Give a Wellingtonian in Tāmaki a discount e-bike and see what happens… Guest poster Isabella has been buzzing around astride a Smartmotion E-City courtesy of Big Street Bikers. She has some reckons about Auckland for us Aucklanders, so strap in.
Hey Auckland, let me (a Wellingtonian) tell you some Facts about your town.
- You have mini towns scattered all over the city. With excellent restaurants and bars, and cool places to buy stuff, and neat breweries and cideries and theatres and bookshops and places where people work and play and learn and meet, just randomly scattered all over.
- All this is spread over a lot of hills (and yes this is Wellington speaking). Hills and gullies and promontories and some pretty complicated geography. (What’s the plural of “isthmus”?) So getting A to B is usually up and down and hither and yon and up and down some more.
- You have a lot of horrible stroads, and scary arterials. Baby wannabe motorways everywhere, and heavily-trafficked overbuilt intersections with multiple lanes and turning lanes and nary a scrap of bike infrastructure (and sad withered little footpaths).
In this 20-year cycling person’s opinion…
All this makes Tāmaki a brilliant place to have an e-bike.
Like this one (I called it Leccy for our all-too-brief time together)
“Yes but I already have a bike (or two) and am awesome.”
You may be a biking person already, a two-wheeled tiger in Tāmaki’s urban jungle. Rrroaarr! So here’s a question. When you’re somewhere and considering your options for where to go next – perhaps a Friday night between post-work drinks and finding some dinner, or figuring out where to have a business meeting with someone who works in another mini-town. Maybe you’re planning weekend brunch or a beer and meeting a friend and a bit of shopping. You’re planning by bike, because you’re a tiger. But how much are you subconsciously limiting yourself in deference to all them hilly bits between Auckland’s cool places?
What if those hills really didn’t mean much? How much would your everyday horizon expand?
And if you’re in a hurry in the city, and you decide to do battle with the main roads, how much do you and your brain just suck up the toxic cortisol from being close-passed off every red light because Driver Steve behind you is Very Important And You’re In His Way?
Wouldn’t it feel more serene if you could zoom off the lights with a little burst of power and then comfortably sit in the middle of the lane, under leg power yet taking your rightful place as a road vehicle? (If you want to pass, Steve, good luck to you; I’m doing 30k up here.)
This, Tiger, is the quietly life-changing experience of an e-bike.
“But I don’t want to be a tiger in the jungle, I’d rather chill while I’m getting around”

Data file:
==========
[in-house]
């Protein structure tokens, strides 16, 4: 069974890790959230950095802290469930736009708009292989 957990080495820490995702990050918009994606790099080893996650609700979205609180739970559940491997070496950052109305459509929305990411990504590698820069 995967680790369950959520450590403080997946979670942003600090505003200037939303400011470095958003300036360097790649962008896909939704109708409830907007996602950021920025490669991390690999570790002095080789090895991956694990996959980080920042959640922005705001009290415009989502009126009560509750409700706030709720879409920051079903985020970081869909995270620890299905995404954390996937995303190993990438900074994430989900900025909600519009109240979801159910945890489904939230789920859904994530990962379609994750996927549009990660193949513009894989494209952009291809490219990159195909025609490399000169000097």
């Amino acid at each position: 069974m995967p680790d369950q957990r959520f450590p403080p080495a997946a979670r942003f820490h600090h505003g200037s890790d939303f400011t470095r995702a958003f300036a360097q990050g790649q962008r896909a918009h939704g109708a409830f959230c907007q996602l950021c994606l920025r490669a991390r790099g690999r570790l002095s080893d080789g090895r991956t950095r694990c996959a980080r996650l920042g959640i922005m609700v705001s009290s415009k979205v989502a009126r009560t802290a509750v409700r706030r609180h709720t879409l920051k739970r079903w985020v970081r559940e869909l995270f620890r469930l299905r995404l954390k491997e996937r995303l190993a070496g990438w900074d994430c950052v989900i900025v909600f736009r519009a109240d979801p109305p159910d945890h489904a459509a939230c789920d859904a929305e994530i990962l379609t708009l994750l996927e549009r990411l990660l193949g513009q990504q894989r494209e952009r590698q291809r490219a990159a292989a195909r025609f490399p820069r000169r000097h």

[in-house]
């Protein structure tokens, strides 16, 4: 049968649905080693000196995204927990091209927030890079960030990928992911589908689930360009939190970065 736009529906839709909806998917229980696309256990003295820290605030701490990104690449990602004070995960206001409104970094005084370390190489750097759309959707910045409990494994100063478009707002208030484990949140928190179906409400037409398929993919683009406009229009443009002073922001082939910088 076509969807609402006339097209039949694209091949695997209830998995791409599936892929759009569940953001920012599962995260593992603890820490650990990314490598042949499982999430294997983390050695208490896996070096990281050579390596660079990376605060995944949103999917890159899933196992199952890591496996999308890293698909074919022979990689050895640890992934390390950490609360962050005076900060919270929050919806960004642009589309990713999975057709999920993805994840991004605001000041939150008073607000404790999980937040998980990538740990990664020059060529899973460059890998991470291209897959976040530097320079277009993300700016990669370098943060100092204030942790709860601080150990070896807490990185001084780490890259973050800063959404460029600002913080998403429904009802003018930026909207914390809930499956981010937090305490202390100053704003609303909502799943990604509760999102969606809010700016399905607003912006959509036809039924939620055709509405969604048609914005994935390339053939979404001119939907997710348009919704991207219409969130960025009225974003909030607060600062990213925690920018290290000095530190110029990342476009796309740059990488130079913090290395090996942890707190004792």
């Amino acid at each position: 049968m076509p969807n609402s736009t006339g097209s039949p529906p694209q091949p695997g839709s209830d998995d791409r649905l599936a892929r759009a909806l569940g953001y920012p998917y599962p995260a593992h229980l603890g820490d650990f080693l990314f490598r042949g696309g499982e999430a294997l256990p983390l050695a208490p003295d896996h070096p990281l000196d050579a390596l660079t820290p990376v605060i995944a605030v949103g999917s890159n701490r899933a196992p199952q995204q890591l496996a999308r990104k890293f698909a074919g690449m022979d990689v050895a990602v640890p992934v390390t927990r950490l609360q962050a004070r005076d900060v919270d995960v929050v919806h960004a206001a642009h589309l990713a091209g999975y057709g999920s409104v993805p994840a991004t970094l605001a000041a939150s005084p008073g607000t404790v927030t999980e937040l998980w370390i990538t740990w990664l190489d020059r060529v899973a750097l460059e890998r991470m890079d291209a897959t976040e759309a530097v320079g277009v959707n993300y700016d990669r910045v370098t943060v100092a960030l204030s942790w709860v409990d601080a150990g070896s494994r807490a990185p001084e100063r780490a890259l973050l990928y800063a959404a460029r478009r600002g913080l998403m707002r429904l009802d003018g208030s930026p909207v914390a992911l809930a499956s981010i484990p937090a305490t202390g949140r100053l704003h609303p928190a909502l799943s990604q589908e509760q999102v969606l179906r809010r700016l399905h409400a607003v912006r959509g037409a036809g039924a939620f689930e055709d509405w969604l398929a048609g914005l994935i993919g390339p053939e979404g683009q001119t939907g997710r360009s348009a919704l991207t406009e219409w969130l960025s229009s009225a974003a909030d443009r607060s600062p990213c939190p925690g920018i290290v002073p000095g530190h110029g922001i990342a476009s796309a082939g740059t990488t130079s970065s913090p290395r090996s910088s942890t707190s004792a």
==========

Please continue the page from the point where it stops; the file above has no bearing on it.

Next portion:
So maybe, dear Auckland reader, you’re someone more like me.
You’re someone who’d like to bike around but would rather not do battle with four-plus lanes of oversize shiny urban assault vehicles converging on each other. Which means you stay off the ridgelines that are the city’s only flattish ways to get around (roll on the K Road upgrades please!). Well, good for you. This is really rather sensible.
Thing is, in this biker’s Auckland experience the more chilled out routes of the non-main drags invariably mean more upsing and downsing. While being away from the ridgelines means one is less likely to experience the cold sweat of mortal terror, one definitely gets more of the sweaty sweat of hard work.
So, chilled out person, an e-bike is for you too. It means you arrive with a gentle glow, rather than having to fan yourself and do the stealthy sweat-patch check. And, when your back-streets routes inevitably intersect with some of the larger roads and you have to do a hill start at pace to get across, you can lay down a burst of speed that would ordinarily require thighs like a Tour de France sprinter – except you have leccy power!
The final word must go to the grocery shopping. I did none of this, but I towed my week’s luggage between Britomart and Morningside and I can testify its weight was easily equivalent to a good hefty grocery shop. I don’t know about your knees, but my almost-38-year old ones wouldn’t want to haul potatoes, wine, cans of beans, washing powder, dishwash et al without a spot of leccy power.
Going to the shop it’s power off, and you’re on a nicely-riding Proper Bicycle, zooming along under muscle power in the grand 200-year-old tradition (but with nice modern stuff like disc brakes). Homebound, it’s power on and you work harder – but not so hard you think about starting to save for a knee replacement.
All up, the e-bike made me feel I could do the city by bike, but with more power, less anxiety and without getting sweaty in my favourite jumper. I could go forth and conquer Auckland!
Power yourself up
And to buy one: Big Street Bikers are doing crazily good ride to own deals, from only $30 per week. So go check them out at their solar powered Rechargery pronto. I found them incredibly helpful and obliging, allround enthusiastic about more Kiwis e-biking. If you’re a smart business (or want to make your employer be one), e-bikes offerings for businesses (a nice twofer with the new NZTA / Sustainable Business Council guide for businesses to help their staff get e-bikes).
And for when you’re off the machine, Big Street also have exciting bike-parking plans for all of us who get around on bikes.